Hambleton Bard Strong Bitter KitI thought I'd document the process for all those that are interested to show you just how easy it is to make your own beer at home.

First, I sterilized the fermentation vessel (bucket to you and me), stirring spoon, hydrometer, a glass and teaspoon in about 10 litres of hot water with 3 generous teaspoons of Young's Steriliser & Cleaner. I just followed the instructions on the side of the steriliser and made sure I rinsed everything thoroughly in hot and then cold water - I really really don't want my beer to taste like this stuff.


Once I was happy everything was sparkling clean and sterilised beyond all hopes of anything bacterial living another second, I set to following the instructions on the Hambleton Bard kit. I must say, whilst not overly complex, these are probably the most complicated instructions I've seen. That isn't saying much though as all my previous kits were of the syrupy malt extract types like the very good Woodfordes Wherry.

One word of advice here for anyone considering the Hambleton Bard kits: the Hambleton Bard kits are powdered kits so will have a tendency to clump if you're throw the whole lot in in one. So, to reduce the chances of clumping, treat it like making a white sauce and add the powder and sugar a little bit at a time whilst stirring vigorously. You'll see the clumps start to form and then disappear.

729079846I deviated from the instructions slightly: several people have commented that the Hambleton kits can be a bit on the watery side, so instead of brewing 40 pints (just over 22 litres), I only added just over 20 litres of water to make about 36 pints. We'll have to wait and see how this turns out.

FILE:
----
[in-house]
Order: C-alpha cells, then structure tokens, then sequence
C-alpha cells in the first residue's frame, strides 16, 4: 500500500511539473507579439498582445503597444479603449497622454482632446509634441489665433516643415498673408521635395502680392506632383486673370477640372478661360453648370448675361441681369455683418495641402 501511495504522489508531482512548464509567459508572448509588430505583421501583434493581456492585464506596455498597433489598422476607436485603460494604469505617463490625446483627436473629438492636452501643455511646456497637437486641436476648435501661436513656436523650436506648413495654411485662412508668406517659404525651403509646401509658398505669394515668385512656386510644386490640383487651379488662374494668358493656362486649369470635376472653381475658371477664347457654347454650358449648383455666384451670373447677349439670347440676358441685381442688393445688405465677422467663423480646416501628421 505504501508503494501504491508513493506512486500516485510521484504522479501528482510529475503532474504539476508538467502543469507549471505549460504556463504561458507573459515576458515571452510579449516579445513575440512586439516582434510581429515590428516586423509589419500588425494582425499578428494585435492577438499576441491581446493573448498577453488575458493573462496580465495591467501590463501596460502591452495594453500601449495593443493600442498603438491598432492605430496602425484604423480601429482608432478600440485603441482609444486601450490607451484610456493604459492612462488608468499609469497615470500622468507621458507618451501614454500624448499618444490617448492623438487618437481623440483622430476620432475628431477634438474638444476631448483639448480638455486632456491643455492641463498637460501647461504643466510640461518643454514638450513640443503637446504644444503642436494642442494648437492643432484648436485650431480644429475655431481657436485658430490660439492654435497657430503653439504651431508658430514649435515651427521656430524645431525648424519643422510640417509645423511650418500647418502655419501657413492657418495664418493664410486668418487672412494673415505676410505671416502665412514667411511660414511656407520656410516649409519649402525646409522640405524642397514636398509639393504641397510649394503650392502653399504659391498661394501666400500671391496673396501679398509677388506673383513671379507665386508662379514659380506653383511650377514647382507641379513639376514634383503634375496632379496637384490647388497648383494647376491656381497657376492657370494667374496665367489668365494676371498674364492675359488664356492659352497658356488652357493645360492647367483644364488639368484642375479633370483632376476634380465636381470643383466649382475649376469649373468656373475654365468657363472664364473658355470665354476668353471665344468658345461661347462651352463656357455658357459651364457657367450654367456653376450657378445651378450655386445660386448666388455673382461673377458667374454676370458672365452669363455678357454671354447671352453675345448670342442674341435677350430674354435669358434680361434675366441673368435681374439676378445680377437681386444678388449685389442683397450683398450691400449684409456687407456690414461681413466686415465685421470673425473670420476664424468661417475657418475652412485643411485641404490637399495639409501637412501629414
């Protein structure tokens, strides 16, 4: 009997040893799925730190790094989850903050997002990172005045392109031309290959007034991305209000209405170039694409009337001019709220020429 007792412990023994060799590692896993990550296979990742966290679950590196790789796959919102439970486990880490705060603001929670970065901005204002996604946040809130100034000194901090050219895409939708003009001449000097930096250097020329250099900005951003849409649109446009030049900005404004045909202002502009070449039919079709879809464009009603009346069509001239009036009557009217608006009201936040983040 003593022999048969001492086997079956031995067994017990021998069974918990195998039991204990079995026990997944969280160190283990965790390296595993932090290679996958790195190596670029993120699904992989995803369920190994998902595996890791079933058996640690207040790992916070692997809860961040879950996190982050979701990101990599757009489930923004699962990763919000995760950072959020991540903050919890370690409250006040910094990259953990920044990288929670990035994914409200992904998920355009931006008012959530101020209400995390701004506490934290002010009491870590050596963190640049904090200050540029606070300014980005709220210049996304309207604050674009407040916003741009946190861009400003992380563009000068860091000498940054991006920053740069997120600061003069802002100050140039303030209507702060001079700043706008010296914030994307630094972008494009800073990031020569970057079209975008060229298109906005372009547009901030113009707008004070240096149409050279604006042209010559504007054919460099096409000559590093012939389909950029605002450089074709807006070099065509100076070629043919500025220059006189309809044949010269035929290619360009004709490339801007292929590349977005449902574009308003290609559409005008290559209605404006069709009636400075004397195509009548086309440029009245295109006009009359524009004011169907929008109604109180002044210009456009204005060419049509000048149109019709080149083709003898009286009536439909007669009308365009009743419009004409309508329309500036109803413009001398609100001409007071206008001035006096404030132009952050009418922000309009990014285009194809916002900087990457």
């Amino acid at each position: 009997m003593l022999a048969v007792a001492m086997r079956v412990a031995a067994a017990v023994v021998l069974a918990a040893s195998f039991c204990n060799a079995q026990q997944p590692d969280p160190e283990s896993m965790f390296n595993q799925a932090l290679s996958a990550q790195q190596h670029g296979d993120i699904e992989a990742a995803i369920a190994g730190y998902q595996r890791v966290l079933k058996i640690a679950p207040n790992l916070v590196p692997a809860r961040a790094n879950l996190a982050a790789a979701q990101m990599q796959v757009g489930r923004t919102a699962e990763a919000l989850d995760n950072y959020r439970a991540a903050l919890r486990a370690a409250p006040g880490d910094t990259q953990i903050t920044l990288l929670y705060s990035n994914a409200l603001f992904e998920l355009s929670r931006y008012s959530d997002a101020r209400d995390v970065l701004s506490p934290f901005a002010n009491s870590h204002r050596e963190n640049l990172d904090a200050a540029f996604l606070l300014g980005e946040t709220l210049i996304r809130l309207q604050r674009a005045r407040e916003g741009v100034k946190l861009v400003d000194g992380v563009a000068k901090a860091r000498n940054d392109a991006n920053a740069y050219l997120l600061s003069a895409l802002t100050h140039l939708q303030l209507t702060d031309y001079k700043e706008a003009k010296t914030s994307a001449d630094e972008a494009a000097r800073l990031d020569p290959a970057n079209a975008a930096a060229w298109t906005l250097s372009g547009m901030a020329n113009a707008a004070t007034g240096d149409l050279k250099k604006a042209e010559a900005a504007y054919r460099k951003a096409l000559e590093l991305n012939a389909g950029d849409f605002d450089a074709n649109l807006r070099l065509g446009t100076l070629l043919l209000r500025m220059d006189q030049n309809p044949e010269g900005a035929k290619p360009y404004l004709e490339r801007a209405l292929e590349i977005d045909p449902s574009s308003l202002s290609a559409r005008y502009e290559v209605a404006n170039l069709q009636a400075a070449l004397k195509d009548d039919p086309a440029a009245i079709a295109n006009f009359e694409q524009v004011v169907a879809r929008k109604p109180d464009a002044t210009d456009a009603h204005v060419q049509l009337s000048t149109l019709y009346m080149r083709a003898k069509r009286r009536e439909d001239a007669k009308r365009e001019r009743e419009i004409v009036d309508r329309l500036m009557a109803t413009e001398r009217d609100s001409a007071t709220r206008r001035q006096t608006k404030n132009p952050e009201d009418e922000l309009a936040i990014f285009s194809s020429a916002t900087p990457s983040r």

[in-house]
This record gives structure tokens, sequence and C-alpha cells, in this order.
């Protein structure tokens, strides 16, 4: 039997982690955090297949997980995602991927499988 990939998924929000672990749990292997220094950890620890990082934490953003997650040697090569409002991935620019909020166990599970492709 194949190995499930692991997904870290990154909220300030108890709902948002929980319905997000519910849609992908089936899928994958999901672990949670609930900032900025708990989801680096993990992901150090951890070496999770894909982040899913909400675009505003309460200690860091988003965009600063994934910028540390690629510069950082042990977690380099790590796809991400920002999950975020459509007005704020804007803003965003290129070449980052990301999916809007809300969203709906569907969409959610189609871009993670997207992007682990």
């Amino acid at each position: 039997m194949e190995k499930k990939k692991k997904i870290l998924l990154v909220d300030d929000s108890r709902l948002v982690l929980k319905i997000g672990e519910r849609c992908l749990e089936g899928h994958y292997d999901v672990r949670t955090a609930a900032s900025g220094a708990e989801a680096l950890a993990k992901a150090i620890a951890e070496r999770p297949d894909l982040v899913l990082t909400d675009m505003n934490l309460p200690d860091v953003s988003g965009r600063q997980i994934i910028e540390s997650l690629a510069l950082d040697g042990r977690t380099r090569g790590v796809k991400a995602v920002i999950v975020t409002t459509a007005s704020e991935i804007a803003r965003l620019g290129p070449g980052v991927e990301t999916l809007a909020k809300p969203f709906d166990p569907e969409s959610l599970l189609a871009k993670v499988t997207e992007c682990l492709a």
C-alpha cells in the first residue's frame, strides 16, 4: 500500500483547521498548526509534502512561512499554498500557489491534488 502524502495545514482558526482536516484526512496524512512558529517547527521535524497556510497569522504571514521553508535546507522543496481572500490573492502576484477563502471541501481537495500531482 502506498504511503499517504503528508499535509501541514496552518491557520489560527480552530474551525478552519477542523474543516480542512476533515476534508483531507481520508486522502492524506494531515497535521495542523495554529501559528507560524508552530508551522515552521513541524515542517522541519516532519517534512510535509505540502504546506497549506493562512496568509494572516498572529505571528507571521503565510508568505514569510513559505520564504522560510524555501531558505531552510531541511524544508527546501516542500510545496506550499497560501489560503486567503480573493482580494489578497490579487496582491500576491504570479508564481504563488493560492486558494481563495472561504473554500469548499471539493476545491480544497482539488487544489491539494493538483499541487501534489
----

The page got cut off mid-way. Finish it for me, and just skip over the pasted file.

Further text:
729079924Next it was time to take my first specific gravity reading, once all the bubbles settled down a bit. This is so I can work out an approximate alcohol content at the end. As you can see in the picture, my "original gravity" comes in at about 1038 (in theory water is 1000). Just before bottling and kegging, I'll take another reading and then divide the difference by 7.36 to get the approximate alcohol content.

That's it for the next 5 to 7 days. Time to let my beer sit in a nice warm cozy place to ferment and turn all that sugar into alcohol. I've been taking the odd peek now and again, and it's coming along nicely. The initial crust that built up in the first 12 hours (this is perfectly normal) has subsided and I can now clearly see the little bubbles bubbling up to the surface of the liquid. Once these stop I'll bottle and keg the beer, which will be the next installment in this little home brewing series.